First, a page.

The blessing in verse 5 suggests the psalm was sung during pilgrimage journeys to the Jerusalem Temple where a priest welcomed them and pronounced a blessing over them.  Zion is the symbolic name for the Church of the Sinai Covenant.  This psalm then is concerned with instruction and blessings for people making a religious pilgrimage to the Temple of God.

"Fear of the Lord" in verse 4 is the same thing as the desire to please God by keeping His commandments (Ps 1:1).  St. Hilary of Portieres wrote: "For us, fear of the Lord is part of love, and its expression in the practice of perfect charity: obey the counselor of God, hold fast to his commandments, trust in his promises" (Tractatus super Psalmos, 128.1-3).  The psalmist declares that children are a gift from God, and in verses 2-4 he describes blessings based on happiness in the family.  The psalm ends with a blessing formula invoking the Lord God in His Temple on Mt. Zion where the families of the family of the covenant people come to worship the Lord God (verses 5-6).

Alternate Responsorial Psalm 84:2, 4-5, 8-9
The response is: "Blessed are they who dwell in your house, O Lord."
 
2 My soul yearns and pines for the courts of the LORD; my heart and flesh cry out for joy to the living God.
Response:
4 How blessed are those who dwell in your house; they shall praise you continually.  5 Blessed those who find their strength in you, whose hearts are set on pilgrimage [to Zion].
Response:
8 O LORD of Hosts, hear my prayer; listen, God of Jacob.  9 God, our shield, look, and see the face of your anointed.
Response:

The psalmist writes of his desire to go to God's dwelling place—the holy Temple in Jerusalem, because those who make pilgrimage to the Temple and sing praises to God are blessed by the experience (verse 2 and 4). 

The Septuagint and the New Vulgate translate verse 5 as "blessed is he who in his heart resolves to go on pilgrimage to Zion."  Zion is the symbolic name for the faithful community of the Old Covenant Church.  The inference is that the joy or blessedness begins with the decision to commit to making the pilgrimage (verse 5).  Having made the pilgrimage and taking part in the daily Temple liturgy, the psalmist offers a prayer for himself and for the king.  God is invoked as the covenant people's divine protector (shield) because it is through His anointed Davidic king that His protection comes to the people.  Jesus is the final and eternal Davidic King who shields and saves His people and who is Himself the Living Temple of God.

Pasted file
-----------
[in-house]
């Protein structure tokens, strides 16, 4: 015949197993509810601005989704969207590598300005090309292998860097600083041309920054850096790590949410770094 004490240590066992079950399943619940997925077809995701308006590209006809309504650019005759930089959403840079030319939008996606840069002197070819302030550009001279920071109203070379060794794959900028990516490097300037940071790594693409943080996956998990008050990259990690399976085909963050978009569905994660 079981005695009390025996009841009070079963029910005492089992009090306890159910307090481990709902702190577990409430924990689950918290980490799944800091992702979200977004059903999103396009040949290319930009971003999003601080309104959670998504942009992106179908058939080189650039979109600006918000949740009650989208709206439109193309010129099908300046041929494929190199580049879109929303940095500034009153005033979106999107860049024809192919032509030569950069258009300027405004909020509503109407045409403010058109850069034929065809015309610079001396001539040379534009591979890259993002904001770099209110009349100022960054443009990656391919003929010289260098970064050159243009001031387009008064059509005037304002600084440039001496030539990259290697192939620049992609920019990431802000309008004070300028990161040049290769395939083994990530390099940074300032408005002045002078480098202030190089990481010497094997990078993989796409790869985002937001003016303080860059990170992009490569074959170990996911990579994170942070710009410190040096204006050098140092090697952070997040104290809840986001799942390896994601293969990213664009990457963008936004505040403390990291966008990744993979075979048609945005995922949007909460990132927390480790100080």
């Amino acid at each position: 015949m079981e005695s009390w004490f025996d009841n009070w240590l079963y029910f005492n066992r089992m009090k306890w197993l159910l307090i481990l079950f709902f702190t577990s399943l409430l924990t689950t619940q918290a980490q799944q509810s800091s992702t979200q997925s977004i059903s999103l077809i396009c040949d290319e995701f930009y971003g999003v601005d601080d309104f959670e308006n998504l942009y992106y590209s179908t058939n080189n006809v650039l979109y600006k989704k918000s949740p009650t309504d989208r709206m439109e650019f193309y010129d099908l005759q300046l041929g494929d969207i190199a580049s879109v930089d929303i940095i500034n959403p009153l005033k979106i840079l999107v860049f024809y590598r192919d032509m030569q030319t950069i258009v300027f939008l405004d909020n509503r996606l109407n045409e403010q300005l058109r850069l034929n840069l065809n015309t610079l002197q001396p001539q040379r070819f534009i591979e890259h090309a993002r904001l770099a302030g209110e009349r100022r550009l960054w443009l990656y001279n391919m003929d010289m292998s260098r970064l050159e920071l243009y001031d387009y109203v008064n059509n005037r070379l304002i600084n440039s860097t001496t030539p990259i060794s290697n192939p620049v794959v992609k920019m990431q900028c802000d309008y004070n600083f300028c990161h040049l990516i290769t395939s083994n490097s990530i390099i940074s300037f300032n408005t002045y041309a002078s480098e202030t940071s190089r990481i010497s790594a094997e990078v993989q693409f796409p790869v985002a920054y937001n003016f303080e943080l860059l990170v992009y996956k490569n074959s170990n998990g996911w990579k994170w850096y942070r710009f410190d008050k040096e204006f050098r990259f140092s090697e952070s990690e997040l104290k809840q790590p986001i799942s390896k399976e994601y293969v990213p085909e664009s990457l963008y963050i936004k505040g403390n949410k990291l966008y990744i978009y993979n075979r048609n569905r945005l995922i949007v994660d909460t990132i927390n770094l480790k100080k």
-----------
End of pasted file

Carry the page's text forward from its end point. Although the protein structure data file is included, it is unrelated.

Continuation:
The Second Reading Colossians 3:12-21 or 3:12-17 ~ Being Christ to One Another
12 Put on then, as God's chosen ones, holy and beloved, compassion, kindness, lowliness, meekness, and patience, 13 forbearing one another and, if one has a complaint against another, forgiving each other; as the Lord has forgiven you, so you also must forgive.  14 And above all these put on love, which binds everything together in perfect harmony.  15 And let the peace of Christ rule in your hearts, to which indeed you were called in the one body.  And be thankful.  16 Let the word of Christ dwell in you richly, as you teach and admonish one another in all wisdom, and as you sing psalms and hymns and spiritual songs with thankfulness in your hearts to God.  17 And whatever you do, in word or deed, do everything in the name of the Lord Jesus, giving thanks to God the Father through him.  18 Wives, be subject to your husbands, as is fitting in the Lord.  19 Husbands, love your wives, and do not be harsh with them.  20 Children, obey your parents in everything, for this pleases the Lord.  21 Fathers, do not provoke your children, least they become discouraged.

In this passage, St. Paul calls upon Christians to take on a total transformation in body and soul in imitating Christ.  The interior change begins with conversion that leads to baptism.  Baptism, in which the Christian receives the indwelling of God the Holy Spirit, calls for the resolution to lead a life that is fully in imitation of the life of Christ.  That commitment leads to an exterior transformation in our dealing with our families, friends and even strangers.

The virtues of that new life that St. Paul lists are all expressions in one form or another of charity—love in action; it is the belt "that binds everything together in perfect harmony" (verse 14).  Without it the other virtues would fall apart and the supernatural gift of charity could not survive.  The realization then comes to us that these acts of love that we perform are not ours alone but works generation by Christ through us.

In verses 18-21 Paul addresses the family relationship that begins with the bond of love and respect between husband and wife.  He has already taught that they are equal in their relationship to God (Gal 3:28); it was a revolutionary statement for its time when women had very few legal rights and were considered inferior to their husbands.  In verse 18 he asks that wives recognize the leadership role of their husbands, but he also defines their mutual respect by asking a greater burden on the husband's part because he is called to put his wife first and to demonstrate his love for her by his actions.  Children are called upon to be obedient to their parents in every way.  This is pleasing to God who is the divine Father and who expects obedience from all His human children.  Finally, he urges fathers not to use their leadership in the family to bully their children but to encourage them.  His advice is as sound today as it was when it was first given to the Christian community at Colossus in the first century AD.